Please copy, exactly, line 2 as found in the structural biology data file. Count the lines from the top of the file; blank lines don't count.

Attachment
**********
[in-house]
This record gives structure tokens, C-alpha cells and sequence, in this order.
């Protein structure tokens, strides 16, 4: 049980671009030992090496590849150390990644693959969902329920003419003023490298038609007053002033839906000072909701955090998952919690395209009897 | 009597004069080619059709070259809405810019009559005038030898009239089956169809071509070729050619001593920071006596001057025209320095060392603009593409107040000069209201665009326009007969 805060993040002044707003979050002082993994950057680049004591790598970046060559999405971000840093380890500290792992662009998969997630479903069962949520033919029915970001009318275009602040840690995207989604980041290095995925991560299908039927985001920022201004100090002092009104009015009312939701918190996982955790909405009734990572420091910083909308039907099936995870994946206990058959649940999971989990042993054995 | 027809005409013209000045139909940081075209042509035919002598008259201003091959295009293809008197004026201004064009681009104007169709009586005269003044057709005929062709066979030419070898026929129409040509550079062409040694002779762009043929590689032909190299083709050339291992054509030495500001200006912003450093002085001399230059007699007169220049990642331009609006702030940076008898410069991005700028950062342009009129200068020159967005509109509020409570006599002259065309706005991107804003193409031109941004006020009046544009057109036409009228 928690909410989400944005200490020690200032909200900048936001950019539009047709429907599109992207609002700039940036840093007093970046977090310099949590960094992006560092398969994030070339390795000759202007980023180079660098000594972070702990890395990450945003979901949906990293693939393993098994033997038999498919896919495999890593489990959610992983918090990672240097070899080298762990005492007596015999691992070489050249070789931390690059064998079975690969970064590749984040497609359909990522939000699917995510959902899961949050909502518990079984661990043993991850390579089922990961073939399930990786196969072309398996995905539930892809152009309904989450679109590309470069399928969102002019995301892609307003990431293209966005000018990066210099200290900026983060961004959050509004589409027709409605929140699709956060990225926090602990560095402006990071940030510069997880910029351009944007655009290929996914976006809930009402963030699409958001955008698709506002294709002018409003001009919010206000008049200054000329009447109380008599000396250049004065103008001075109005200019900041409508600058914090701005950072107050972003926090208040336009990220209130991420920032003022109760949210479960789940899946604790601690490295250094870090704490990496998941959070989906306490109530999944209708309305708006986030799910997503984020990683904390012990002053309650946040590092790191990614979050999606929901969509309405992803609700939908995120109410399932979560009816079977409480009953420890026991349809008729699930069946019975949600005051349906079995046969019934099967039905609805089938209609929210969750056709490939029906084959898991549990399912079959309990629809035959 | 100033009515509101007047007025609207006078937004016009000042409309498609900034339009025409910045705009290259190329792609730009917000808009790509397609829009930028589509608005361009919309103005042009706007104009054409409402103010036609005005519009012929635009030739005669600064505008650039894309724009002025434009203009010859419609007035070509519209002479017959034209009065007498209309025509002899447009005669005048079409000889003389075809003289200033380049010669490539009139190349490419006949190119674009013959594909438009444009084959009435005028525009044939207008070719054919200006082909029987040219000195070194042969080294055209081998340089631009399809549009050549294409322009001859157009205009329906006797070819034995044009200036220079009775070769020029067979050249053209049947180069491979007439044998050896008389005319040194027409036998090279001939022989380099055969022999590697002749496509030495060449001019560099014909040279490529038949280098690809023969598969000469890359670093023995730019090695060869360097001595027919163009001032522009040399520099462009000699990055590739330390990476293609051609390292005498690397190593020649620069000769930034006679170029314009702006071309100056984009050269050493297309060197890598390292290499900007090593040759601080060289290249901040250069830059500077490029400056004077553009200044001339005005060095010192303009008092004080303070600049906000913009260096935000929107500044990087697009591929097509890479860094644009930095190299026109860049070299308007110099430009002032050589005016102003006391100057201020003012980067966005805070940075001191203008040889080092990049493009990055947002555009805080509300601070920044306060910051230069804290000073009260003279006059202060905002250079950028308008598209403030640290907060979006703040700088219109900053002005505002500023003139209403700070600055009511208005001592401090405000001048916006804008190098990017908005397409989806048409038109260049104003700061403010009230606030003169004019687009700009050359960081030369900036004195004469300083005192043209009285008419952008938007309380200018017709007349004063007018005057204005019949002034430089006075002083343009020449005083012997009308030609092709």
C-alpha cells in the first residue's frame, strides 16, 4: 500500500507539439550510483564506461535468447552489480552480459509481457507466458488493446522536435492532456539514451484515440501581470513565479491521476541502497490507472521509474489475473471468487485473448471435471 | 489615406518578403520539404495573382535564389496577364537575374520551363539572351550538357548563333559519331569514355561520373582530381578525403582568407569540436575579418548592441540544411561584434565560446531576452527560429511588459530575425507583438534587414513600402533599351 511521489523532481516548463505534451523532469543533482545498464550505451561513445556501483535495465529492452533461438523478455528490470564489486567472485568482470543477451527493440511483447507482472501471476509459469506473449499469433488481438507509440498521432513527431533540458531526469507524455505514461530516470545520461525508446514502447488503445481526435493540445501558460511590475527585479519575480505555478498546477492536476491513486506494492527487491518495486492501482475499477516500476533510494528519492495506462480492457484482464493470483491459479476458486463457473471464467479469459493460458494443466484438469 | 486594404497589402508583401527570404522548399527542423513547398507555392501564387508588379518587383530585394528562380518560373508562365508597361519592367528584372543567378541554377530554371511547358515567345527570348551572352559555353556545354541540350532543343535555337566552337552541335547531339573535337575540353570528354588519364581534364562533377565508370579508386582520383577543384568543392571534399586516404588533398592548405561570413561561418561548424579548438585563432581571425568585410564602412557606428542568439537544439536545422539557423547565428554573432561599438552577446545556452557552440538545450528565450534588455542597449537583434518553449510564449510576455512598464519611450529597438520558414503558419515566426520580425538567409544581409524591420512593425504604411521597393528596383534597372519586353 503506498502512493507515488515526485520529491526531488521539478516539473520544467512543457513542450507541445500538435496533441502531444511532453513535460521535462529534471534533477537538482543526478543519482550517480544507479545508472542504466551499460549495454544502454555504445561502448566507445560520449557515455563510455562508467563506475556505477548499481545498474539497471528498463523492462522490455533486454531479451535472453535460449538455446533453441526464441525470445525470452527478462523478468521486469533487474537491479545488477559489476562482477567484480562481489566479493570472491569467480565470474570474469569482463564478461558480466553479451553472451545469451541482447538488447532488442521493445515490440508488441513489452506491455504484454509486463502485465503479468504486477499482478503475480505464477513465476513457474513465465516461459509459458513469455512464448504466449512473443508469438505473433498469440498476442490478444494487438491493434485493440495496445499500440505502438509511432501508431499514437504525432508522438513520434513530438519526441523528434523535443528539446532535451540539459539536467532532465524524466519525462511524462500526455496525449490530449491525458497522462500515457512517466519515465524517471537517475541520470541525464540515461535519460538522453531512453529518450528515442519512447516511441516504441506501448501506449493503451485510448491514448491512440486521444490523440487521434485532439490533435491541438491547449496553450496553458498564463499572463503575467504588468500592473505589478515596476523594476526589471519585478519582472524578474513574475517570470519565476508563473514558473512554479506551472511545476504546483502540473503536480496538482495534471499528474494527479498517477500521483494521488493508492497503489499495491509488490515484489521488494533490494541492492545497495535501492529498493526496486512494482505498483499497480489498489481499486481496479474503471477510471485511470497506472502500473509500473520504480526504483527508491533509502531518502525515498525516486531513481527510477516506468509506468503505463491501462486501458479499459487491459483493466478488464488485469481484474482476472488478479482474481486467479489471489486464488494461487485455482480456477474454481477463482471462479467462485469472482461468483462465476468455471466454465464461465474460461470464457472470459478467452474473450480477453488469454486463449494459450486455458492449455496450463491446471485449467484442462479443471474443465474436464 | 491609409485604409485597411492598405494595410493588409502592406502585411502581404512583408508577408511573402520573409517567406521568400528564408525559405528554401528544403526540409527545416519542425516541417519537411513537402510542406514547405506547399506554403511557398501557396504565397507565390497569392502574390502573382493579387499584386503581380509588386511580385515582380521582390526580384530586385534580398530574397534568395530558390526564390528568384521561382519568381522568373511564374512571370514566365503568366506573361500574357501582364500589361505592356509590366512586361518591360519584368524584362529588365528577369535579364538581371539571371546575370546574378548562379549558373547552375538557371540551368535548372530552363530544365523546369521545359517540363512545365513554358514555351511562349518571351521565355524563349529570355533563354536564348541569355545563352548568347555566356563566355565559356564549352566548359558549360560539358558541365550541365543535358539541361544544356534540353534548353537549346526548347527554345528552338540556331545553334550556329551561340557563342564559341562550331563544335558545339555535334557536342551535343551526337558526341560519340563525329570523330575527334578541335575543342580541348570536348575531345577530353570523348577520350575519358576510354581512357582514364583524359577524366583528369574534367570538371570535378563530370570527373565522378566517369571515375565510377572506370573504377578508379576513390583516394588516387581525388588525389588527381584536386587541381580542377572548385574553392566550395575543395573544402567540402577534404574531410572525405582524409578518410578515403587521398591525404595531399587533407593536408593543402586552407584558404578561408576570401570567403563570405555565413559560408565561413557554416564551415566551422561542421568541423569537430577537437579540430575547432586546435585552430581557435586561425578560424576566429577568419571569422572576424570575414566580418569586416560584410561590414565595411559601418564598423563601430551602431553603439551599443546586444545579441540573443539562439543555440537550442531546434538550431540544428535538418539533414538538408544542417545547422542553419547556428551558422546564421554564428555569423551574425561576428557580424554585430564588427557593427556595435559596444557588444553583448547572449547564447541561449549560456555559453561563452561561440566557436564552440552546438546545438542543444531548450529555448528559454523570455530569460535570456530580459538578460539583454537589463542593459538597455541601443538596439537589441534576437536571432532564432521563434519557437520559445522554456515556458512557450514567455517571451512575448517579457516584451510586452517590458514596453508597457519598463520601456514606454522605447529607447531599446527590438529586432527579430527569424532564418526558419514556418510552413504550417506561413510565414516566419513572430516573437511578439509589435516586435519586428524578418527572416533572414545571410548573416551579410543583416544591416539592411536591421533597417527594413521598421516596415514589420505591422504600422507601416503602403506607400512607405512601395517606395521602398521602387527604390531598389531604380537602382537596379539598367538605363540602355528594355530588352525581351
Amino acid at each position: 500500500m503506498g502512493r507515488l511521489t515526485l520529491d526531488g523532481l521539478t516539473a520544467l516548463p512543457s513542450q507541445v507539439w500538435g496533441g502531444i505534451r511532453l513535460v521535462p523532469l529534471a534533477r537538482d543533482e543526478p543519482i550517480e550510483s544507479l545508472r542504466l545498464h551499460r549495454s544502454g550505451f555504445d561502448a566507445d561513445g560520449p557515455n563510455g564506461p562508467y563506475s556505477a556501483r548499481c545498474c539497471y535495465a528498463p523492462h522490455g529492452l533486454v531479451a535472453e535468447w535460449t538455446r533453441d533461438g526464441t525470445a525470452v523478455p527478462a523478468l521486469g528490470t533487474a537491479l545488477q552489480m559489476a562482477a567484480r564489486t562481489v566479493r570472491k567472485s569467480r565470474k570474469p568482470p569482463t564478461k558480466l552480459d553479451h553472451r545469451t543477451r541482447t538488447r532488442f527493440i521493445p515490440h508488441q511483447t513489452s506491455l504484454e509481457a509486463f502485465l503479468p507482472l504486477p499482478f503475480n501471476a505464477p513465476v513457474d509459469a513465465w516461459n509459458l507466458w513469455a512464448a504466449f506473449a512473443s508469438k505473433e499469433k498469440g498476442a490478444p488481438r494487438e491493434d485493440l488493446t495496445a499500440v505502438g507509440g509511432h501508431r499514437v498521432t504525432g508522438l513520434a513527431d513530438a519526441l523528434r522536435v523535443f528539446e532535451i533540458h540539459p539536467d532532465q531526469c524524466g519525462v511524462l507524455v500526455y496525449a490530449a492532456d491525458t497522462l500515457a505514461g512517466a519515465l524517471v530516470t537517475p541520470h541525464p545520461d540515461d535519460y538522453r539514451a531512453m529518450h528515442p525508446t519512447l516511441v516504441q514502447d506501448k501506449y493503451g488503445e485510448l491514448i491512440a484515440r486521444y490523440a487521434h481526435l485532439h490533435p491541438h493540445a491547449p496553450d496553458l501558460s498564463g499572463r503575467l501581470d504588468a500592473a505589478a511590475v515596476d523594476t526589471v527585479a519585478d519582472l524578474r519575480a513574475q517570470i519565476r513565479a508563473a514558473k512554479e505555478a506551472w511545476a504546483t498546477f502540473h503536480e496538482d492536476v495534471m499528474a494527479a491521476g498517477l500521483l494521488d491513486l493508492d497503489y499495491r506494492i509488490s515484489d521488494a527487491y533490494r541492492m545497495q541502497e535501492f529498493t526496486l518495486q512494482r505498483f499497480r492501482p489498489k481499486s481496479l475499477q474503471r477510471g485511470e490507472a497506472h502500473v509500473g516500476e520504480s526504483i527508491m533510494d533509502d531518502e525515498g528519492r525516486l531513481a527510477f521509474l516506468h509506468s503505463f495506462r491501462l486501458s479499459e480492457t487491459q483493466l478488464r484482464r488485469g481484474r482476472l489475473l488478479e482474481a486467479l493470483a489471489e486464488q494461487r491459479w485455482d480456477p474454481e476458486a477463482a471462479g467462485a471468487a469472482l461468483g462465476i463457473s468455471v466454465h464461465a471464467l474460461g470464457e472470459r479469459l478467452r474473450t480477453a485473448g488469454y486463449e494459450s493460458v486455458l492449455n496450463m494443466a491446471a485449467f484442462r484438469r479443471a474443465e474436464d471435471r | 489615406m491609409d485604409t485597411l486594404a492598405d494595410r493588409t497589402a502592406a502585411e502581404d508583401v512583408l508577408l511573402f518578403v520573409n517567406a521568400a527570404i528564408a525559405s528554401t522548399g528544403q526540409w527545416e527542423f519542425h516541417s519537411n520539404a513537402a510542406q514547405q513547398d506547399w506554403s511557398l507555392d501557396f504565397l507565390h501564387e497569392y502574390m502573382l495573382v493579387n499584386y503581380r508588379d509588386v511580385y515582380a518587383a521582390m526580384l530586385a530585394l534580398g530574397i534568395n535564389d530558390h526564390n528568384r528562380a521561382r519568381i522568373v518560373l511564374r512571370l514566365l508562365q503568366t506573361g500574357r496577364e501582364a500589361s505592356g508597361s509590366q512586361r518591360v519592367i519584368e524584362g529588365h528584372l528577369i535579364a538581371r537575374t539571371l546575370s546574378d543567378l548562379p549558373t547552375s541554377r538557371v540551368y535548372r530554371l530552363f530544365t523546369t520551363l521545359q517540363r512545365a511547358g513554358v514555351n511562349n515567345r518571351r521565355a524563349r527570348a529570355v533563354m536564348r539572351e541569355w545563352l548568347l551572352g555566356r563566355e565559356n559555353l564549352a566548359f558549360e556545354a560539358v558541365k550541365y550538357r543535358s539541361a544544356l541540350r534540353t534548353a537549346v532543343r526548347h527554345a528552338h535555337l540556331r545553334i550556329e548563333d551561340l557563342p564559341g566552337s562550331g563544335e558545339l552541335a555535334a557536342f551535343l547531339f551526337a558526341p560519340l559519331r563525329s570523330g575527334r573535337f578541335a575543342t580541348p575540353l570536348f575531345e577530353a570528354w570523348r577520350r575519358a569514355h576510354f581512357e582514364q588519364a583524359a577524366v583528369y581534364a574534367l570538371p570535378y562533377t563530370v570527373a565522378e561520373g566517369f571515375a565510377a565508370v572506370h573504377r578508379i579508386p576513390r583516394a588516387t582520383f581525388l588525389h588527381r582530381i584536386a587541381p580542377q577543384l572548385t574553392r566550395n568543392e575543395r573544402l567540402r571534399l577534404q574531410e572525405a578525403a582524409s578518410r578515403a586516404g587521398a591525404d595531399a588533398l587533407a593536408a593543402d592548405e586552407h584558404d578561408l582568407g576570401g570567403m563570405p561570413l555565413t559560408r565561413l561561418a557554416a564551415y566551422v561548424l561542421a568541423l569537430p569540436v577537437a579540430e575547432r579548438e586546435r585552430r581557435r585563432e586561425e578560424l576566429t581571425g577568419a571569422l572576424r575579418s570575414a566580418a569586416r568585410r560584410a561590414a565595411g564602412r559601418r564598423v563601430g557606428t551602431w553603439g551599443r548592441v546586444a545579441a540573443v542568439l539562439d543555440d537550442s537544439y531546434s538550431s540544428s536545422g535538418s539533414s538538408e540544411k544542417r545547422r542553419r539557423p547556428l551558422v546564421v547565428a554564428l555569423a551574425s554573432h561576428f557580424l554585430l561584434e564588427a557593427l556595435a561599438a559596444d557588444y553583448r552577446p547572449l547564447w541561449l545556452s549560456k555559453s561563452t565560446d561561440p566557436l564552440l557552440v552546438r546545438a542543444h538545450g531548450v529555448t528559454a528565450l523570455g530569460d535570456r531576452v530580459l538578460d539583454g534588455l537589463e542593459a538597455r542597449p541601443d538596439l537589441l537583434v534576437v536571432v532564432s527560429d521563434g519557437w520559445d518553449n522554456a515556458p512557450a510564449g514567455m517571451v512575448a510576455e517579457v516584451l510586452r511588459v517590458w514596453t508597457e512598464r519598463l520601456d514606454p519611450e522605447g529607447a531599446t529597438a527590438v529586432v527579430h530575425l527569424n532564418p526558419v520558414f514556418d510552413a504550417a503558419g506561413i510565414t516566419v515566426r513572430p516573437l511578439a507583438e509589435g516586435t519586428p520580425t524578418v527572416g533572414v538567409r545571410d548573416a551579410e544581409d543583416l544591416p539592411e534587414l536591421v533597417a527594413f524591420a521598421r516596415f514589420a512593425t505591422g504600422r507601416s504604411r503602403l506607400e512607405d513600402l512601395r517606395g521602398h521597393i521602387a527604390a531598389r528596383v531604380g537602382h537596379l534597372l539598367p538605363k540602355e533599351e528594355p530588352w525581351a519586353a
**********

This record gives structure tokens, C-alpha cells and sequence, in this order.